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USU researchers look at 'pasture pharmacy' alternatives for livestock

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Jan 01, 2012

LOGAN, UTAH — An agricultural researcher is investigating new pasture-management strategies to treat various conditions of livestock.

Juan Villalba, associate professor in the Department of Wildland Resources at Utah State University, is studying how animals select grazing pastures to minimize health conditions associated with parasites and disease-causing bacteria.

Through Villalba's research, part of which are tested in the field—literally in a nine-acre USU pasture setting— he has discovered that certain plants, such as legumes and grasses, have medicinal characteristics or compounds that can help manage internal parasites or other health conditions.

"Animals that consume these compounds can reduce parasitic incidence, and incidence of bacteria, such as E. coli," Villalba says. Preliminary research has shown that at least one type of legume, in a low-dose variety, has shown potential to reduce shedding of E. coli 0157 H7.

By grazing on these pastures, Villalba says the animals produce a meat that has a lower proportion of saturated fatty acids and a higher concentration of healthy fats. The compounds also help produce more stable meat with a longer shelf life and lower oxidation, he says.

Villalba notes that only sick animals will look for the medicinal plants. Access to these plants allows the animals to choose them.

"There may be a higher, stronger immune response when consuming appropriate concentration of these compounds, because some of the compounds are antioxidants."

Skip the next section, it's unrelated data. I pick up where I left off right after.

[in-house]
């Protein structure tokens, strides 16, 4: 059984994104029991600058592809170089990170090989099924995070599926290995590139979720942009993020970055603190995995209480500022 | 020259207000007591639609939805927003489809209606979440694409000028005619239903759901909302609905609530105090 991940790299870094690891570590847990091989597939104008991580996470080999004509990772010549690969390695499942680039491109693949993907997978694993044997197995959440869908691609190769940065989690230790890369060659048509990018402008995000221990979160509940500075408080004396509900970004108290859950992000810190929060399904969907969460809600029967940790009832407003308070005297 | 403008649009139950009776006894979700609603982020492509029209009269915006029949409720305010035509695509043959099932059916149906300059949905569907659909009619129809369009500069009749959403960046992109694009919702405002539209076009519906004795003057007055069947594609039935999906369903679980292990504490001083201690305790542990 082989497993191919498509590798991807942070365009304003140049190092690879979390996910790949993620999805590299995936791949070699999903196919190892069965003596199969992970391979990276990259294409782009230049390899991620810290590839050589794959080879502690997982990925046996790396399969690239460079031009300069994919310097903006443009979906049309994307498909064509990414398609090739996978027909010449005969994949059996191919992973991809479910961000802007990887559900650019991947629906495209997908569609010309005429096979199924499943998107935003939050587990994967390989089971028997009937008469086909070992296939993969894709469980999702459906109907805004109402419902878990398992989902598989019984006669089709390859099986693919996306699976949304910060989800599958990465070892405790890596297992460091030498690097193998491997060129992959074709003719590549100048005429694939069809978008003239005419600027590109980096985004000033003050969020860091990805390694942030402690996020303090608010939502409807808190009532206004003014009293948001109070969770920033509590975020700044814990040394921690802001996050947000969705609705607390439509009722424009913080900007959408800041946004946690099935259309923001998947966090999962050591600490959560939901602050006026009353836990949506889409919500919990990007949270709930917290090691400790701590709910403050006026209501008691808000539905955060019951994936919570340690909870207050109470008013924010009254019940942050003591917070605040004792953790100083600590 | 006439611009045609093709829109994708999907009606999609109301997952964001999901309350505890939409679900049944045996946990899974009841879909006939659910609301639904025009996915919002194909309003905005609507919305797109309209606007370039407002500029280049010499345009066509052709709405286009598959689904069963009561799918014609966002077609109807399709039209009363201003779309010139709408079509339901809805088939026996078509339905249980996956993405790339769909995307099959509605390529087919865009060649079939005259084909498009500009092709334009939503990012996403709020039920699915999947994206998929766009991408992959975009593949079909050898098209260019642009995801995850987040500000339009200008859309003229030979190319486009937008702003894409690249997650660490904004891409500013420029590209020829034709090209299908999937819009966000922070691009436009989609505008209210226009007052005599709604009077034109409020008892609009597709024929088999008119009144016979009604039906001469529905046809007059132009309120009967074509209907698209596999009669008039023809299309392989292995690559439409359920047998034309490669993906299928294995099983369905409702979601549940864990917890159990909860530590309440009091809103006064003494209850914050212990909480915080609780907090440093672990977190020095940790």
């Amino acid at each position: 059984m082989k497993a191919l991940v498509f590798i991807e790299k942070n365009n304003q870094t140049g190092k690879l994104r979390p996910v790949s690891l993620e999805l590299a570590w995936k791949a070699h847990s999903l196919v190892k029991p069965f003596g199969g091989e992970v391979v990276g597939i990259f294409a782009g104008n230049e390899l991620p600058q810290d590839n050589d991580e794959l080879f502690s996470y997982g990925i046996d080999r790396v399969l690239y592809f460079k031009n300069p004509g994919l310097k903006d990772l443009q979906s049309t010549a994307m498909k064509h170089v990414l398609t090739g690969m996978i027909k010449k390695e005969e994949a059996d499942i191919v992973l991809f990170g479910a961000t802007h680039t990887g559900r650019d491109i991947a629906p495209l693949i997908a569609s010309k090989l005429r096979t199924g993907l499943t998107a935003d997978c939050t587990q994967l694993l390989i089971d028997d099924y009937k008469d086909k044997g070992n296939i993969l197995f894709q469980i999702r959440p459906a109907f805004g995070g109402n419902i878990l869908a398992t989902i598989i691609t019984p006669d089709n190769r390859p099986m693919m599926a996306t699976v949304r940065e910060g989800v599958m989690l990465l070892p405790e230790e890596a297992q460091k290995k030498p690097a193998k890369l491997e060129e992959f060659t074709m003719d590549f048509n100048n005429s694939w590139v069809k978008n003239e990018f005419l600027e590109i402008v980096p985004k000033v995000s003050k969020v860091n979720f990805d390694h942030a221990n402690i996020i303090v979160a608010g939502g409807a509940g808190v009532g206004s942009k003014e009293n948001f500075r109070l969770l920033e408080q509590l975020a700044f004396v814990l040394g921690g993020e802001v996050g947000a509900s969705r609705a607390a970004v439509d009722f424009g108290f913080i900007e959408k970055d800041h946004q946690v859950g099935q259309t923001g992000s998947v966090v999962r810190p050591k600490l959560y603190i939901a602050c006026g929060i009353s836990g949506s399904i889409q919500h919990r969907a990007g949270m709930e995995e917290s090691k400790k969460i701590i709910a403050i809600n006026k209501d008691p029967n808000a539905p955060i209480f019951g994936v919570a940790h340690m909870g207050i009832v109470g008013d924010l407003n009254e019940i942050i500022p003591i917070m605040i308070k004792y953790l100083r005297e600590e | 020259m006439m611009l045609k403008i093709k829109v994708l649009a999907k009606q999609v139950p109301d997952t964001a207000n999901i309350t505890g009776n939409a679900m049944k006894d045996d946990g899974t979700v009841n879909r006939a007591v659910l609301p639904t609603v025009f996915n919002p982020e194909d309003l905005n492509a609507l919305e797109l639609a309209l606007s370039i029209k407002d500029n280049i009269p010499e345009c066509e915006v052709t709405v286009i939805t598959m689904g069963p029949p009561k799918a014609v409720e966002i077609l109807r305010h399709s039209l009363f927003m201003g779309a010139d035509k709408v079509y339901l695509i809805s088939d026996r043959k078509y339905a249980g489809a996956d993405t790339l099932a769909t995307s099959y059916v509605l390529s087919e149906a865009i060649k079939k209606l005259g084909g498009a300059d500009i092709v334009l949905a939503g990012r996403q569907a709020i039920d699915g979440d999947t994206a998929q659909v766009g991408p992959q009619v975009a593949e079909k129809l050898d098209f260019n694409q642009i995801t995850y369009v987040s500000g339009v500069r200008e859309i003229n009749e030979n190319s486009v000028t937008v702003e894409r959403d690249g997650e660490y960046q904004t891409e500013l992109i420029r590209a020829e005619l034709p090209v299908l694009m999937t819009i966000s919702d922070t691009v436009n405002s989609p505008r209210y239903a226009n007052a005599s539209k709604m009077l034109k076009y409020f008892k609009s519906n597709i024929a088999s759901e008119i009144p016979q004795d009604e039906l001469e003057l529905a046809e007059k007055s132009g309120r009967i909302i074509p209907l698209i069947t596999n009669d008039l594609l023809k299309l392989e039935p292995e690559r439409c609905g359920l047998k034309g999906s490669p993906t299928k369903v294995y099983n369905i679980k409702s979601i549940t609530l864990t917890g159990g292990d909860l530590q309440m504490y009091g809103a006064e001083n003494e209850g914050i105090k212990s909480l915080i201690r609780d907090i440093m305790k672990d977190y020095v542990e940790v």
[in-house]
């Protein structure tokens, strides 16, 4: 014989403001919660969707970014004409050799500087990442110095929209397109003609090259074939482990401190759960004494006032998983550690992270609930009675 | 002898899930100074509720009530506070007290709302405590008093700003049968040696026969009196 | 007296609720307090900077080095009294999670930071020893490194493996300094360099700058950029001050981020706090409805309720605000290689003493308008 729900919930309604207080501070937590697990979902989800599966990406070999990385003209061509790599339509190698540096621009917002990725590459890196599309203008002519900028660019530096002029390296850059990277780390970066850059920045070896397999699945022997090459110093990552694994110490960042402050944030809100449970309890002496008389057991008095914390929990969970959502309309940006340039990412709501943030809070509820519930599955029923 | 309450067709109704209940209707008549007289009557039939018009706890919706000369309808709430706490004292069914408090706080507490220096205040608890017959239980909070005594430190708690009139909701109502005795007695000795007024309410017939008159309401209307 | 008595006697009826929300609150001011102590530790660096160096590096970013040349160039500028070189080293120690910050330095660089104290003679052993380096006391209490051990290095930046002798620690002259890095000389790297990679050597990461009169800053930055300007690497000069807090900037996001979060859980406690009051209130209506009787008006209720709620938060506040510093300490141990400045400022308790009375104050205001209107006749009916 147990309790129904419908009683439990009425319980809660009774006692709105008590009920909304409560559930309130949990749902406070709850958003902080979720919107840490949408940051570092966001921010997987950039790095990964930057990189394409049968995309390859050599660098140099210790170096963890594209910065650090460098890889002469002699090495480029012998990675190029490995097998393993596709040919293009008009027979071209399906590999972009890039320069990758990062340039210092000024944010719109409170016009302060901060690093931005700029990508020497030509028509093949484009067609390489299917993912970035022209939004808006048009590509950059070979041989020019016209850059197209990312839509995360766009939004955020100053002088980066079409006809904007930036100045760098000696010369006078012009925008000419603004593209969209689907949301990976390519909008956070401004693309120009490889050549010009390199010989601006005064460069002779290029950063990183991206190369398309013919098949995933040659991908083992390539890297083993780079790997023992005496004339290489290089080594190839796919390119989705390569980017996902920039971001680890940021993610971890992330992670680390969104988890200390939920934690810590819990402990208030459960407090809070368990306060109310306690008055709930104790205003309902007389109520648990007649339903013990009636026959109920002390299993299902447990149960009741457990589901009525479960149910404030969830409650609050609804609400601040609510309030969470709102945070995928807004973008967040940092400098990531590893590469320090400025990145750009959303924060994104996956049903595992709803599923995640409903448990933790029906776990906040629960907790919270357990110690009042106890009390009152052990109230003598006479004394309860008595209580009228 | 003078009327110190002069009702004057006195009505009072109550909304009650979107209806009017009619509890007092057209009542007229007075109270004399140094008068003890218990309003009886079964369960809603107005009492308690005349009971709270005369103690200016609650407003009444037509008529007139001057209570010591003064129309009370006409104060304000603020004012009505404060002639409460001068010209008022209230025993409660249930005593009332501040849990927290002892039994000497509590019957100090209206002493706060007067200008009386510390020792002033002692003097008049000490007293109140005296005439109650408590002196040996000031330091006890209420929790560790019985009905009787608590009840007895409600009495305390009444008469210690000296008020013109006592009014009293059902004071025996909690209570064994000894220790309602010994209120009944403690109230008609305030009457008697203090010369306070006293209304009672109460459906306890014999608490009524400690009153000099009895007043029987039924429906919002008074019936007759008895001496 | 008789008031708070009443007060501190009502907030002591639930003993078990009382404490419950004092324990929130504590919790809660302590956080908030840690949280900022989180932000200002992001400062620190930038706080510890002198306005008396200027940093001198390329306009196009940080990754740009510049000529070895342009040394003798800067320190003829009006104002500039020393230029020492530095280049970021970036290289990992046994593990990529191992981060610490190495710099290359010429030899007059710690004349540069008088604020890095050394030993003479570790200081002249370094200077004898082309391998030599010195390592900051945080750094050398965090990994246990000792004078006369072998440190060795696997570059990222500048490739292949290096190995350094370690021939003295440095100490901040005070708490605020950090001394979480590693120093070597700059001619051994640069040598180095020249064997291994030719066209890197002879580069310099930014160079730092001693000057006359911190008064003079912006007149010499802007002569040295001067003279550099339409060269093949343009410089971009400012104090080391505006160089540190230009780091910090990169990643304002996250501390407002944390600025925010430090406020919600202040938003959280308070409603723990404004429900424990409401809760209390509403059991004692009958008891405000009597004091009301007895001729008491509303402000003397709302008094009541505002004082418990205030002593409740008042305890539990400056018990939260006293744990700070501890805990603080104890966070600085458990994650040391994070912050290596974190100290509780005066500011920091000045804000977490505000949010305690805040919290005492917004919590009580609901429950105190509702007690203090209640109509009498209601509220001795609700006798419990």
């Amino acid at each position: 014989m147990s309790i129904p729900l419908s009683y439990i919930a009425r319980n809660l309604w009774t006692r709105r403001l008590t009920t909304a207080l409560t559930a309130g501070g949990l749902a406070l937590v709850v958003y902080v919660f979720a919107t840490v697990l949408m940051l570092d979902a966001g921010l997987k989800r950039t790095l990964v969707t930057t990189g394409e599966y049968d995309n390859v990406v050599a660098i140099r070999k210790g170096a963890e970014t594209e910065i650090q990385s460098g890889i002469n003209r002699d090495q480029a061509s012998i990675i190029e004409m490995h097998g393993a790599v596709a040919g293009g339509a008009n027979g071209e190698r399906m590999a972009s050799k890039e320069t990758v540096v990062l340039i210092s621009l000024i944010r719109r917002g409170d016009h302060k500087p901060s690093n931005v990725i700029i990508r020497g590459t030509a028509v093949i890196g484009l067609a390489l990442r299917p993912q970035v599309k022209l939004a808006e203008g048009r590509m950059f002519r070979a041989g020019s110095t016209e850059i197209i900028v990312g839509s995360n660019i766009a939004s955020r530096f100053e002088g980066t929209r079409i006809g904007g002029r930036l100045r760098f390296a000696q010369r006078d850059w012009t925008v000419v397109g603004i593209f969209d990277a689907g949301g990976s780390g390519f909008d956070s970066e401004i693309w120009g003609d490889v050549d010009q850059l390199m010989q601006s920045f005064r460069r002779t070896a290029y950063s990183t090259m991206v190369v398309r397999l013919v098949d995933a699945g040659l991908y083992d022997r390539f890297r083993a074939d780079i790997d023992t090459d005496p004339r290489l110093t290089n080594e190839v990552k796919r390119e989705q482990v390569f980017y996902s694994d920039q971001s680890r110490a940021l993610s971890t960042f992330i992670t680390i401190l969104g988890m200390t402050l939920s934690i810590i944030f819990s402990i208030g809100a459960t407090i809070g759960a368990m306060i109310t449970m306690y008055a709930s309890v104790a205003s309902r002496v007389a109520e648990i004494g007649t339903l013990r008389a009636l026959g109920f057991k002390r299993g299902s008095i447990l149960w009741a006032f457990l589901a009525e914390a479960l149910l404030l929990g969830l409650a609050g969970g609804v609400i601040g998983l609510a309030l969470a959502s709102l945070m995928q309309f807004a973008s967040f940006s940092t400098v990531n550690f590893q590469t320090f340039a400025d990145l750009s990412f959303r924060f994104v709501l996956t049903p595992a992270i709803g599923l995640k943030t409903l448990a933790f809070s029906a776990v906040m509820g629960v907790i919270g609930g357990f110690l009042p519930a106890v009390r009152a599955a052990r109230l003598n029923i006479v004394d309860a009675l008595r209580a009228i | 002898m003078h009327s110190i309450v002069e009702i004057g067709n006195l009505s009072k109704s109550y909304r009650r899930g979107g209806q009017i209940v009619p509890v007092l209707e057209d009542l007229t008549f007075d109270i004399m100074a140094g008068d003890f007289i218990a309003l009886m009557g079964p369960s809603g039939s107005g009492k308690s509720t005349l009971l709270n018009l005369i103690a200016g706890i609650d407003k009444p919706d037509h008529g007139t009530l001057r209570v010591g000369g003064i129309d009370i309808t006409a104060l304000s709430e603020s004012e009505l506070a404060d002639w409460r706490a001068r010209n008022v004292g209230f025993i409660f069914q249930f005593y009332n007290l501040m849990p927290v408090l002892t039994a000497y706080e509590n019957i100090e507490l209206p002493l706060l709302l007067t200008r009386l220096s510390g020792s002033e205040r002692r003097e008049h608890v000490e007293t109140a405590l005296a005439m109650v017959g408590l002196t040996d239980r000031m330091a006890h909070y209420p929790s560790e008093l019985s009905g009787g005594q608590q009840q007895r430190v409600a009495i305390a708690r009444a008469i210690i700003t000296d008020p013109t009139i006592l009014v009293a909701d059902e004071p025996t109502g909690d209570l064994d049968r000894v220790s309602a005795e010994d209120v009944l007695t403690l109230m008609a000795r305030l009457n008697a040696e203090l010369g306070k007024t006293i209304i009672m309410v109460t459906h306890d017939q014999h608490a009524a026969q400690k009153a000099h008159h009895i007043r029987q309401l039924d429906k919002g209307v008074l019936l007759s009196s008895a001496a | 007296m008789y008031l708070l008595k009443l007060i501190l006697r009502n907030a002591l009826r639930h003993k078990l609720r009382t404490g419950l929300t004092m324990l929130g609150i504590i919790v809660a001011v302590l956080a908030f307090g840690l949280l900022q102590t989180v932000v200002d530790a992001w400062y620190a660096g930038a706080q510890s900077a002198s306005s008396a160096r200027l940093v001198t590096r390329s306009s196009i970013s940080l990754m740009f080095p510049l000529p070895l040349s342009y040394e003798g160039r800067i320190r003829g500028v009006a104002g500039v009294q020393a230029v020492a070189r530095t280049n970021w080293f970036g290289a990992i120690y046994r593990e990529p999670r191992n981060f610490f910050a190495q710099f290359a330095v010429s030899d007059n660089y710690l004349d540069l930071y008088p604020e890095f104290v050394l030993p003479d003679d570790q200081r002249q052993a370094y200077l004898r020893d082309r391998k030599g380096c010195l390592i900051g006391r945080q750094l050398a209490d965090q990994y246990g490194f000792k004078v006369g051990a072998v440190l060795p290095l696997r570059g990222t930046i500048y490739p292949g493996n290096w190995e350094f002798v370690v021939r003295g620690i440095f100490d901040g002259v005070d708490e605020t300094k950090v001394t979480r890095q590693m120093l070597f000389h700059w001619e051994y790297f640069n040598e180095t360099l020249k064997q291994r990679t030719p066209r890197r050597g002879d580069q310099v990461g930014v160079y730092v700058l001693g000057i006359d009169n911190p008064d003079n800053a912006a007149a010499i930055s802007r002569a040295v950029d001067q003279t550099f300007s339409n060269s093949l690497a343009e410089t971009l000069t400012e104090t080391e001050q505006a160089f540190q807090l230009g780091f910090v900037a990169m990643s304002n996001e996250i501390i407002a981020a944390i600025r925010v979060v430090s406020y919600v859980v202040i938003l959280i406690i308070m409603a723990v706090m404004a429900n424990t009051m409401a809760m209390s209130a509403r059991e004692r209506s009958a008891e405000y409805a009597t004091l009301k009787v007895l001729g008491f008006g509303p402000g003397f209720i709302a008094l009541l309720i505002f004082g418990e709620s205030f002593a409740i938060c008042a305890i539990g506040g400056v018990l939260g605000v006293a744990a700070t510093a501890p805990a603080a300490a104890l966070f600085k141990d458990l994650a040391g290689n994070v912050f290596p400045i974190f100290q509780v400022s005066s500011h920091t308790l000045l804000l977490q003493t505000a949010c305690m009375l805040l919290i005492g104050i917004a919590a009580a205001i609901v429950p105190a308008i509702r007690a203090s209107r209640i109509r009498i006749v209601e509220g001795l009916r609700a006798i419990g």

Pasture specifics

For his research, Villalba used feed barrels with test patches of plants in the pasture. The plantings combined alfalfa next to the medicinal compound plants under investigation. Sick animals, or those animals that tested positive for parasitic infections, favored plants that helped them with their sickness, Villalba says. No chemicals were used in these plants, he notes.

Once the animal's condition improved, he notes, they often returned to their normal diet, away from the medicinal plants.

Villalba says these findings may enable livestock veterinarians and researchers to move toward a "pasture pharmacy" of sorts where animals can graze as needed on plants rich with compounds to help them heal. Pasture pharmacy embraces the idea that medicinal compounds are naturally present in some plant species.

"Parasites have developed resistance to traditional chemotherapies. Use of alternatives like these compounds will reduce incidence of chemotherapies. For organic producers who can't use chemicals, this news is, for sure, significant. They can use natural plant products, which are perfectly fine to use in an organic setting. They would be filling pastures with cultivars and varieties that contain these compounds. Then, the goal is to have the animals self-select pastures or favor pastures that have these compounds," Villalba says.

Ultimately, Villalba and researchers in his field are proposing that animals have choices when feeding on multiple pastures. The goal would be to set up some pastures with these beneficial compounds and some without.

"If you offer up a monoculture, an animal will have a negative impact in productivity. We are going back to what nature offers to animals—a variety of plant species. To diminish negative impacts of these compounds, we are offering a diverse diet as opposed to monoculture," he says.